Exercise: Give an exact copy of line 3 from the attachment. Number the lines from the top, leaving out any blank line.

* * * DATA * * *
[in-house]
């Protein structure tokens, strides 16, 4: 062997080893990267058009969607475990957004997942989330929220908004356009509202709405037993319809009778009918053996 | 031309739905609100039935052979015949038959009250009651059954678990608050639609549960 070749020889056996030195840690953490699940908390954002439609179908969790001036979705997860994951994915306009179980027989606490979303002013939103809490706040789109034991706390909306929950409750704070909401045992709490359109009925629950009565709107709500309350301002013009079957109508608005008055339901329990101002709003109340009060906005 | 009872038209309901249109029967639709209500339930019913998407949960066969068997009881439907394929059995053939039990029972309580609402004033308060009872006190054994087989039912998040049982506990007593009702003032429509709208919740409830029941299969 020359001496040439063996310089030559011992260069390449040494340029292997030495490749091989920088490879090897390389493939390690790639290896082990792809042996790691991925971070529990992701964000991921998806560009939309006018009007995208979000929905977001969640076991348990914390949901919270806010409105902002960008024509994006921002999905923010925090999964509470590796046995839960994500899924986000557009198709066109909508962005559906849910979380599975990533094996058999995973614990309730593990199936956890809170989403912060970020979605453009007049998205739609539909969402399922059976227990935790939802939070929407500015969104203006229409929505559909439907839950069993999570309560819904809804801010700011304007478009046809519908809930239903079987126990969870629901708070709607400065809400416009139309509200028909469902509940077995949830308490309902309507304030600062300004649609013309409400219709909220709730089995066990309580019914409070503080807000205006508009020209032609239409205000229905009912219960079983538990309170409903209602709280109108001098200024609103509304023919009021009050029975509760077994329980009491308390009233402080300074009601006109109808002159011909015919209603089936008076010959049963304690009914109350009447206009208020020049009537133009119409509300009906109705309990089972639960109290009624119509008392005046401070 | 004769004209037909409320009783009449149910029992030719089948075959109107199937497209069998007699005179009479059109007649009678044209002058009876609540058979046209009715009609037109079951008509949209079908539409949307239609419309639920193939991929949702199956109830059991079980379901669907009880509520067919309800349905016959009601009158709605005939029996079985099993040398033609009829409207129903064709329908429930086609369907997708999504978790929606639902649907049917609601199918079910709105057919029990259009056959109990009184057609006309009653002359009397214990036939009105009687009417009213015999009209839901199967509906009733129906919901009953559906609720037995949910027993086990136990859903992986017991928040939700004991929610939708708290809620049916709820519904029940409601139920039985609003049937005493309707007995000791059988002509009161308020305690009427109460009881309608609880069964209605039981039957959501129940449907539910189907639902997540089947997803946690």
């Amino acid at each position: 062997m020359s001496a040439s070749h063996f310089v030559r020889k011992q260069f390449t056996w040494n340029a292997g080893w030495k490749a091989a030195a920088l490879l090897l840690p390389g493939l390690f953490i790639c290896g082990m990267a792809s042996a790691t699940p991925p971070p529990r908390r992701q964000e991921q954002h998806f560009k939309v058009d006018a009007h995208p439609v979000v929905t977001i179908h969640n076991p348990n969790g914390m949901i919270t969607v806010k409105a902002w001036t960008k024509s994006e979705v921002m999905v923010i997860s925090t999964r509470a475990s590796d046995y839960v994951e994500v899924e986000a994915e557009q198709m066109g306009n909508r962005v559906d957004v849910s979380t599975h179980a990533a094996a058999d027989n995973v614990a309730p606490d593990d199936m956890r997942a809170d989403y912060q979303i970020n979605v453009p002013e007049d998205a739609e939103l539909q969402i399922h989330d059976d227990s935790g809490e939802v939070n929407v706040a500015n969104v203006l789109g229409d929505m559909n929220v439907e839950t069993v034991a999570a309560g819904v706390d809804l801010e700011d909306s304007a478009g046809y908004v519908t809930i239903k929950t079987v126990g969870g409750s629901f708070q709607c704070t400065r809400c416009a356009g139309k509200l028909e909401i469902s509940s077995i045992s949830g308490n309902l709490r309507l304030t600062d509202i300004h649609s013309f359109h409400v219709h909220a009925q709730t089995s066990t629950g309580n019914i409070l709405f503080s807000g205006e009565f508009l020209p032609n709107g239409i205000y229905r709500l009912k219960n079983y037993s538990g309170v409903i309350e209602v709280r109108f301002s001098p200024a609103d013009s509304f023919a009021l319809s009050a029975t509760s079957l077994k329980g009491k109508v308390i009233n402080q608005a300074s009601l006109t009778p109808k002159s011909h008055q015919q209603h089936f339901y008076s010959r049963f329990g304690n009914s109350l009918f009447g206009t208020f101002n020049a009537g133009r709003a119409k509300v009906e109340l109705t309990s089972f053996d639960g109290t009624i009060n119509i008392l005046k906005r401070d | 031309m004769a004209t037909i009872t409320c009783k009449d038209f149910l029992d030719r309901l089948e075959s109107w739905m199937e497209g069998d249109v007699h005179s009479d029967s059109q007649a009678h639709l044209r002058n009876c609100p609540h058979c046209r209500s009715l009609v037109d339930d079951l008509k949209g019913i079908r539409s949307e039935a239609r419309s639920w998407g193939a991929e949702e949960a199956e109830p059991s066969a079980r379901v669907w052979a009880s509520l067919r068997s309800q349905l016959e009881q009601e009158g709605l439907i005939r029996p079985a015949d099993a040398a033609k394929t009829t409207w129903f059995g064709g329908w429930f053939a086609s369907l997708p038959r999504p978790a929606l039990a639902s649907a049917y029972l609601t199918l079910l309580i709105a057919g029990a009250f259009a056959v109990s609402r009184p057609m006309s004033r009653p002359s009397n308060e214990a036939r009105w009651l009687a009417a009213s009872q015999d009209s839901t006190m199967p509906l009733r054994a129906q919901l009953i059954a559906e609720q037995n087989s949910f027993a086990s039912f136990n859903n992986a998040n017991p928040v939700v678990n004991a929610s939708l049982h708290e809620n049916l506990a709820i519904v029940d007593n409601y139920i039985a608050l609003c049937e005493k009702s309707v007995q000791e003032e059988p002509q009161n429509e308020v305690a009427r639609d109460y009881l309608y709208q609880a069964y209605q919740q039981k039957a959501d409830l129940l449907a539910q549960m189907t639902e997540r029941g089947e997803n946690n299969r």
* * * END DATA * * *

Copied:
């Amino acid at each position: 062997m020359s001496a040439s070749h063996f310089v030559r020889k011992q260069f390449t056996w040494n340029a292997g080893w030495k490749a091989a030195a920088l490879l090897l840690p390389g493939l390690f953490i790639c290896g082990m990267a792809s042996a790691t699940p991925p971070p529990r908390r992701q964000e991921q954002h998806f560009k939309v058009d006018a009007h995208p439609v979000v929905t977001i179908h969640n076991p348990n969790g914390m949901i919270t969607v806010k409105a902002w001036t960008k024509s994006e979705v921002m999905v923010i997860s925090t999964r509470a475990s590796d046995y839960v994951e994500v899924e986000a994915e557009q198709m066109g306009n909508r962005v559906d957004v849910s979380t599975h179980a990533a094996a058999d027989n995973v614990a309730p606490d593990d199936m956890r997942a809170d989403y912060q979303i970020n979605v453009p002013e007049d998205a739609e939103l539909q969402i399922h989330d059976d227990s935790g809490e939802v939070n929407v706040a500015n969104v203006l789109g229409d929505m559909n929220v439907e839950t069993v034991a999570a309560g819904v706390d809804l801010e700011d909306s304007a478009g046809y908004v519908t809930i239903k929950t079987v126990g969870g409750s629901f708070q709607c704070t400065r809400c416009a356009g139309k509200l028909e909401i469902s509940s077995i045992s949830g308490n309902l709490r309507l304030t600062d509202i300004h649609s013309f359109h409400v219709h909220a009925q709730t089995s066990t629950g309580n019914i409070l709405f503080s807000g205006e009565f508009l020209p032609n709107g239409i205000y229905r709500l009912k219960n079983y037993s538990g309170v409903i309350e209602v709280r109108f301002s001098p200024a609103d013009s509304f023919a009021l319809s009050a029975t509760s079957l077994k329980g009491k109508v308390i009233n402080q608005a300074s009601l006109t009778p109808k002159s011909h008055q015919q209603h089936f339901y008076s010959r049963f329990g304690n009914s109350l009918f009447g206009t208020f101002n020049a009537g133009r709003a119409k509300v009906e109340l109705t309990s089972f053996d639960g109290t009624i009060n119509i008392l005046k906005r401070d | 031309m004769a004209t037909i009872t409320c009783k009449d038209f149910l029992d030719r309901l089948e075959s109107w739905m199937e497209g069998d249109v007699h005179s009479d029967s059109q007649a009678h639709l044209r002058n009876c609100p609540h058979c046209r209500s009715l009609v037109d339930d079951l008509k949209g019913i079908r539409s949307e039935a239609r419309s639920w998407g193939a991929e949702e949960a199956e109830p059991s066969a079980r379901v669907w052979a009880s509520l067919r068997s309800q349905l016959e009881q009601e009158g709605l439907i005939r029996p079985a015949d099993a040398a033609k394929t009829t409207w129903f059995g064709g329908w429930f053939a086609s369907l997708p038959r999504p978790a929606l039990a639902s649907a049917y029972l609601t199918l079910l309580i709105a057919g029990a009250f259009a056959v109990s609402r009184p057609m006309s004033r009653p002359s009397n308060e214990a036939r009105w009651l009687a009417a009213s009872q015999d009209s839901t006190m199967p509906l009733r054994a129906q919901l009953i059954a559906e609720q037995n087989s949910f027993a086990s039912f136990n859903n992986a998040n017991p928040v939700v678990n004991a929610s939708l049982h708290e809620n049916l506990a709820i519904v029940d007593n409601y139920i039985a608050l609003c049937e005493k009702s309707v007995q000791e003032e059988p002509q009161n429509e308020v305690a009427r639609d109460y009881l309608y709208q609880a069964y209605q919740q039981k039957a959501d409830l129940l449907a539910q549960m189907t639902e997540r029941g089947e997803n946690n299969r």